Data Storage: Solid-State Storage Disks Are Rapidly Replacing HDDs: 10 Reasons Why

By Chris Preimesberger  |  Posted 2010-11-05 Print this article Print
Solid-State Storage Disks Are Rapidly Replacing HDDs: 10 Reasons Why

Solid-State Storage Disks Are Rapidly Replacing HDDs: 10 Reasons Why

by Chris Preimesberger
It's all too apparent that SSD (solid-state drive) data storage will ultimately replace HDD (hard disk drive) disk storage for all but the most specialized applications. Most people in the IT storage business understand this. It will still take a number of years, but spinning disk storage will eventually give way to the simpler, more efficient solid-state form. The proof is evident: Disk manufacturers Seagate Technology, Western Digital, Samsung, Toshiba, Intel, Micron Technology, Hynix, SanDisk and LSI Logic are just some of the companies producing improved NAND flash disks as the next generation of storage begins to take shape. They are selling them to a list of storage system makers including EMC, IBM, NetApp, Hewlett-Packard, Oracle, Fusion-io, Nimbus, Pliant, Schooner and Fujitsu that continue to ramp up their output. NAND flash memory currently serves as the core or adjunct storage for new servers, storage arrays, routers, USB flash drives and mobile devices that include smartphones, the Apple iPad, iPod and iPhone. Here are some specifics on why SSD storage will kill HDD storage. (Source: eWEEK reporting)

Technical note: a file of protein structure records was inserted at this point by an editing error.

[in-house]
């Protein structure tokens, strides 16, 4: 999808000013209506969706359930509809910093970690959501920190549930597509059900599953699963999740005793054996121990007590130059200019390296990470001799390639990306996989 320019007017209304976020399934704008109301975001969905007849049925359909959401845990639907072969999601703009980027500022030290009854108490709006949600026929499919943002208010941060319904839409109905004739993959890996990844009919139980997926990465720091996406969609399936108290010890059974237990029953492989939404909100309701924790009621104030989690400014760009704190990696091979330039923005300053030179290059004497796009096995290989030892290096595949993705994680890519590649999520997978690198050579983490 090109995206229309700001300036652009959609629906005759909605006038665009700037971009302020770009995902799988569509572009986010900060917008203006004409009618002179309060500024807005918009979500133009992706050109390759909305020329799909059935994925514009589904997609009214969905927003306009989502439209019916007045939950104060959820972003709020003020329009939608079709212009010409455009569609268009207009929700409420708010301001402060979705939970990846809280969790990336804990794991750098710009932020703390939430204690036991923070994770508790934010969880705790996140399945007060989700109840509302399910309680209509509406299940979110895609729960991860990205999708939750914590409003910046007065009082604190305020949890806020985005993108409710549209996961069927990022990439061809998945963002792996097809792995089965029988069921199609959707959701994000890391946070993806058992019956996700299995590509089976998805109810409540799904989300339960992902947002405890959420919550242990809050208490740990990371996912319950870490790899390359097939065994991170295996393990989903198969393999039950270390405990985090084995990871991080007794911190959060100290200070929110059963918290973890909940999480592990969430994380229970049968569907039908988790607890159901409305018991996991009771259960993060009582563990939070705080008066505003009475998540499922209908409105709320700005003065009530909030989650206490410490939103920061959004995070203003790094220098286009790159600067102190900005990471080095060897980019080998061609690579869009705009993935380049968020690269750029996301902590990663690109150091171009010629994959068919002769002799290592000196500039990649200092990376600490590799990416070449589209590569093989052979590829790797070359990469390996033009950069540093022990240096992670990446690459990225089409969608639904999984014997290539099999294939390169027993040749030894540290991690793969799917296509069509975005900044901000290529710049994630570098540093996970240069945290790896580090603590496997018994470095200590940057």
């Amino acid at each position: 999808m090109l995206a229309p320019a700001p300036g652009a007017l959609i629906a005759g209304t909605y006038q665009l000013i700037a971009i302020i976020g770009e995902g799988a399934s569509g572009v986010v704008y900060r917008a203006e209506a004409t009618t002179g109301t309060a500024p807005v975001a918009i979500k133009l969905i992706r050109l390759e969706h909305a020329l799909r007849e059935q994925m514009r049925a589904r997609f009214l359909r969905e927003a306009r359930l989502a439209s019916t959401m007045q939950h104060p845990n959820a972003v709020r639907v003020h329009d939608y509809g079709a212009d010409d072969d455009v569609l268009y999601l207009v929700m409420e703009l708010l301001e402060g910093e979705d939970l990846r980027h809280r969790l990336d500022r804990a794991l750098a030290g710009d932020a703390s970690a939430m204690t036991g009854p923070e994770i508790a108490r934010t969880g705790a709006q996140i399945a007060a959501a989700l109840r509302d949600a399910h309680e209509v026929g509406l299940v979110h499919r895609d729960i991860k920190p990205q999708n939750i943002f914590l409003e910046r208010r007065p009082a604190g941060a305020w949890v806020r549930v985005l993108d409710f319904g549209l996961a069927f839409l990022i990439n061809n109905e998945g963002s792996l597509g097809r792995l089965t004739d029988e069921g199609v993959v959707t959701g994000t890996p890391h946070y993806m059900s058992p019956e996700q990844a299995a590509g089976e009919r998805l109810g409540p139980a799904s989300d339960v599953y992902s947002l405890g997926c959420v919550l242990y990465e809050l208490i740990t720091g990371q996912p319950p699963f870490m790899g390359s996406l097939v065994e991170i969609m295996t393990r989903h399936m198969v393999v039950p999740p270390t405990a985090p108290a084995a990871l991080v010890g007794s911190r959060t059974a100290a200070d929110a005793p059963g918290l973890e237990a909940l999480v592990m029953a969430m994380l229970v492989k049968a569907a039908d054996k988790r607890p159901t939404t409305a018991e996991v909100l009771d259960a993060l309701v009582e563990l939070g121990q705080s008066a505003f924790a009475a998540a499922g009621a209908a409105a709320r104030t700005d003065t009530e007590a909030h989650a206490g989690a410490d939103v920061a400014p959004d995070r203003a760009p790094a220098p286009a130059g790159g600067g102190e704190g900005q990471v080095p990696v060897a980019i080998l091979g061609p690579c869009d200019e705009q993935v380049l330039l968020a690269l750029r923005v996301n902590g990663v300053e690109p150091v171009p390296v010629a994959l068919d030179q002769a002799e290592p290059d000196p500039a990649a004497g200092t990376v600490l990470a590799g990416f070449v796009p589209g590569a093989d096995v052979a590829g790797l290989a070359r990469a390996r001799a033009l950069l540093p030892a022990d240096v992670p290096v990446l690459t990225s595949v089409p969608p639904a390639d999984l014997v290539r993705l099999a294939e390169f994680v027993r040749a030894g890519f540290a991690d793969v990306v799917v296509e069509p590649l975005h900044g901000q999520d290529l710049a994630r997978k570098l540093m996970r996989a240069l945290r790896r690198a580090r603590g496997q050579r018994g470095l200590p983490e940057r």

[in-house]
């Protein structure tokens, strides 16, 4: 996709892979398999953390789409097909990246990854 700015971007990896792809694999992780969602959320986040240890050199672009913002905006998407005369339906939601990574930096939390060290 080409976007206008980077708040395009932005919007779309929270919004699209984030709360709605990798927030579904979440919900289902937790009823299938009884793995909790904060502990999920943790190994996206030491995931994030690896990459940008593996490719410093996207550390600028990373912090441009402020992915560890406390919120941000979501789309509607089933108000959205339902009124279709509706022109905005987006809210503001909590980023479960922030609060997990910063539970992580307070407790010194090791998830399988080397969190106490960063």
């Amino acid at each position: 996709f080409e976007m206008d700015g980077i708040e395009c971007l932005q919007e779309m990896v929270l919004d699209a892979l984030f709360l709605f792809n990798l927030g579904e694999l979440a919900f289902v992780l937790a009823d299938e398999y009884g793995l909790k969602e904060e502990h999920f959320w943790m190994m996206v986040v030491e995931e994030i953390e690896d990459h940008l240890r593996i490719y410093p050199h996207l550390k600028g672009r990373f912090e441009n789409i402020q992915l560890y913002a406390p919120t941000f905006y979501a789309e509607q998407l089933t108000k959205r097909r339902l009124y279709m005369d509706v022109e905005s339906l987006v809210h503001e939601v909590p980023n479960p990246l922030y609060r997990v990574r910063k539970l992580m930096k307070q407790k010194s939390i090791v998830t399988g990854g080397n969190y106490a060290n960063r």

Chris Preimesberger Chris Preimesberger was named Editor-in-Chief of Features & Analysis at eWEEK in November 2011. Previously he served eWEEK as Senior Writer, covering a range of IT sectors that include data center systems, cloud computing, storage, virtualization, green IT, e-discovery and IT governance. His blog, Storage Station, is considered a go-to information source. Chris won a national Folio Award for magazine writing in November 2011 for a cover story on and CEO-founder Marc Benioff, and he has served as a judge for the SIIA Codie Awards since 2005. In previous IT journalism, Chris was a founding editor of both IT Manager's Journal and and was managing editor of Software Development magazine. His diverse resume also includes: sportswriter for the Los Angeles Daily News, covering NCAA and NBA basketball, television critic for the Palo Alto Times Tribune, and Sports Information Director at Stanford University. He has served as a correspondent for The Associated Press, covering Stanford and NCAA tournament basketball, since 1983. He has covered a number of major events, including the 1984 Democratic National Convention, a Presidential press conference at the White House in 1993, the Emmy Awards (three times), two Rose Bowls, the Fiesta Bowl, several NCAA men's and women's basketball tournaments, a Formula One Grand Prix auto race, a heavyweight boxing championship bout (Ali vs. Spinks, 1978), and the 1985 Super Bowl. A 1975 graduate of Pepperdine University in Malibu, Calif., Chris has won more than a dozen regional and national awards for his work. He and his wife, Rebecca, have four children and reside in Redwood City, Calif.Follow on Twitter: editingwhiz

Submit a Comment

Loading Comments...
Manage your Newsletters: Login   Register My Newsletters

Rocket Fuel